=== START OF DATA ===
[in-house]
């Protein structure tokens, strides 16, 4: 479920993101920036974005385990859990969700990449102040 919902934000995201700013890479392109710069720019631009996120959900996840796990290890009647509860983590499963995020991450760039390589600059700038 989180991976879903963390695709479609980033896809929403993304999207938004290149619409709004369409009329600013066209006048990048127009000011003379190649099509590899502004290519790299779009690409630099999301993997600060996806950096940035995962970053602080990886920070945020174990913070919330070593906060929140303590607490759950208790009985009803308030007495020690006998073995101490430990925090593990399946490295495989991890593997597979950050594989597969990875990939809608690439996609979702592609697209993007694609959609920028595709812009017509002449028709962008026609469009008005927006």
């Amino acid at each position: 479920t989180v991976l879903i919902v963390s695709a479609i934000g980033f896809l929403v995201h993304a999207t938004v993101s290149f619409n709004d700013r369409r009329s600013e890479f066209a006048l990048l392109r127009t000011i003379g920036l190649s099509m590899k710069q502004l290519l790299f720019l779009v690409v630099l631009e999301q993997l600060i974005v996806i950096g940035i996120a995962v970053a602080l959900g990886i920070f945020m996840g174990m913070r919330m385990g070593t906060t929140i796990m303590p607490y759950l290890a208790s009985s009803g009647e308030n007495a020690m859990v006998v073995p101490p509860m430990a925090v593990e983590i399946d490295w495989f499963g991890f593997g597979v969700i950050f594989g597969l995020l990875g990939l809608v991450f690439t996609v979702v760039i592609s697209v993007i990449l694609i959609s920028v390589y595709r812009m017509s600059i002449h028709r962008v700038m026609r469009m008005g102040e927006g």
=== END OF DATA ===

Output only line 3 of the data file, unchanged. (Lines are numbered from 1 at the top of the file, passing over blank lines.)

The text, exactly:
């Amino acid at each position: 479920t989180v991976l879903i919902v963390s695709a479609i934000g980033f896809l929403v995201h993304a999207t938004v993101s290149f619409n709004d700013r369409r009329s600013e890479f066209a006048l990048l392109r127009t000011i003379g920036l190649s099509m590899k710069q502004l290519l790299f720019l779009v690409v630099l631009e999301q993997l600060i974005v996806i950096g940035i996120a995962v970053a602080l959900g990886i920070f945020m996840g174990m913070r919330m385990g070593t906060t929140i796990m303590p607490y759950l290890a208790s009985s009803g009647e308030n007495a020690m859990v006998v073995p101490p509860m430990a925090v593990e983590i399946d490295w495989f499963g991890f593997g597979v969700i950050f594989g597969l995020l990875g990939l809608v991450f690439t996609v979702v760039i592609s697209v993007i990449l694609i959609s920028v390589y595709r812009m017509s600059i002449h028709r962008v700038m026609r469009m008005g102040e927006g």